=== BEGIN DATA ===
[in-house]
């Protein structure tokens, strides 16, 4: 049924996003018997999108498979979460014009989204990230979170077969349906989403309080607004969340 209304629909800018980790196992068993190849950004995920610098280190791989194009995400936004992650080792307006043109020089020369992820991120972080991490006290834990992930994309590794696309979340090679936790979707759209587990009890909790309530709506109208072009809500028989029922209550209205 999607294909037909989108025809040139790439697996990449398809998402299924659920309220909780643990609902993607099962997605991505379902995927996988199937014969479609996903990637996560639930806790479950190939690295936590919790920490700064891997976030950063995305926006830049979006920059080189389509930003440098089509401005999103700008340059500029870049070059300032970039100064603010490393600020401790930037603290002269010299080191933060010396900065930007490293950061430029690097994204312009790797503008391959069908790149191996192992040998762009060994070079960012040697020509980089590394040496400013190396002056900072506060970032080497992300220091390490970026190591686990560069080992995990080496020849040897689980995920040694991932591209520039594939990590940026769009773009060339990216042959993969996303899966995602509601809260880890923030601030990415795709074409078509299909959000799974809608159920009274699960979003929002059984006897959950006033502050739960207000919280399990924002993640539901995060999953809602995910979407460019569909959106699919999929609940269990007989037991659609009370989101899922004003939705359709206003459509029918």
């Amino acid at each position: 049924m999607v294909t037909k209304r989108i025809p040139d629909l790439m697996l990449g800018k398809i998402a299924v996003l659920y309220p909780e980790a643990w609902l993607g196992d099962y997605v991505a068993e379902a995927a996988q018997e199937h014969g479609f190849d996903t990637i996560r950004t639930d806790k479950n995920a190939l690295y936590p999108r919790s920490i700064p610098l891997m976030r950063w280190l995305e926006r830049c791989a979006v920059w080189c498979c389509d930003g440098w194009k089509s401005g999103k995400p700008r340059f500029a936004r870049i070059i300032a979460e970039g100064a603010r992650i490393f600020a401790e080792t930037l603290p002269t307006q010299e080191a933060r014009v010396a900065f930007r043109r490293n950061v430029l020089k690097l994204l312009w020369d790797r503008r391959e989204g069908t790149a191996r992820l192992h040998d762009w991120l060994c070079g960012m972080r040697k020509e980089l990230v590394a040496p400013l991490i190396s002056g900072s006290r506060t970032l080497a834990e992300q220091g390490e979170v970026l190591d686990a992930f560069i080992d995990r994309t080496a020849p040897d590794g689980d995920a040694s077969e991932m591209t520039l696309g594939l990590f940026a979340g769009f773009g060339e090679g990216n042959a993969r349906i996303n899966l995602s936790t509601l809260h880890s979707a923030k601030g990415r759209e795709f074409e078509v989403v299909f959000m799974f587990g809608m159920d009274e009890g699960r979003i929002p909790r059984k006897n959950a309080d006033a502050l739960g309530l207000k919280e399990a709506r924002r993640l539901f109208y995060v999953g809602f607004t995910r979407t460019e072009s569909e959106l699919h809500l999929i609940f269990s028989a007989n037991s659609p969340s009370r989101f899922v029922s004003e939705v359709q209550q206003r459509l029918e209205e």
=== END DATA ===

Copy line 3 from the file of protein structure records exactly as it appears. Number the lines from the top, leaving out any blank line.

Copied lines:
């Amino acid at each position: 049924m999607v294909t037909k209304r989108i025809p040139d629909l790439m697996l990449g800018k398809i998402a299924v996003l659920y309220p909780e980790a643990w609902l993607g196992d099962y997605v991505a068993e379902a995927a996988q018997e199937h014969g479609f190849d996903t990637i996560r950004t639930d806790k479950n995920a190939l690295y936590p999108r919790s920490i700064p610098l891997m976030r950063w280190l995305e926006r830049c791989a979006v920059w080189c498979c389509d930003g440098w194009k089509s401005g999103k995400p700008r340059f500029a936004r870049i070059i300032a979460e970039g100064a603010r992650i490393f600020a401790e080792t930037l603290p002269t307006q010299e080191a933060r014009v010396a900065f930007r043109r490293n950061v430029l020089k690097l994204l312009w020369d790797r503008r391959e989204g069908t790149a191996r992820l192992h040998d762009w991120l060994c070079g960012m972080r040697k020509e980089l990230v590394a040496p400013l991490i190396s002056g900072s006290r506060t970032l080497a834990e992300q220091g390490e979170v970026l190591d686990a992930f560069i080992d995990r994309t080496a020849p040897d590794g689980d995920a040694s077969e991932m591209t520039l696309g594939l990590f940026a979340g769009f773009g060339e090679g990216n042959a993969r349906i996303n899966l995602s936790t509601l809260h880890s979707a923030k601030g990415r759209e795709f074409e078509v989403v299909f959000m799974f587990g809608m159920d009274e009890g699960r979003i929002p909790r059984k006897n959950a309080d006033a502050l739960g309530l207000k919280e399990a709506r924002r993640l539901f109208y995060v999953g809602f607004t995910r979407t460019e072009s569909e959106l699919h809500l999929i609940f269990s028989a007989n037991s659609p969340s009370r989101f899922v029922s004003e939705v359709q209550q206003r459509l029918e209205e």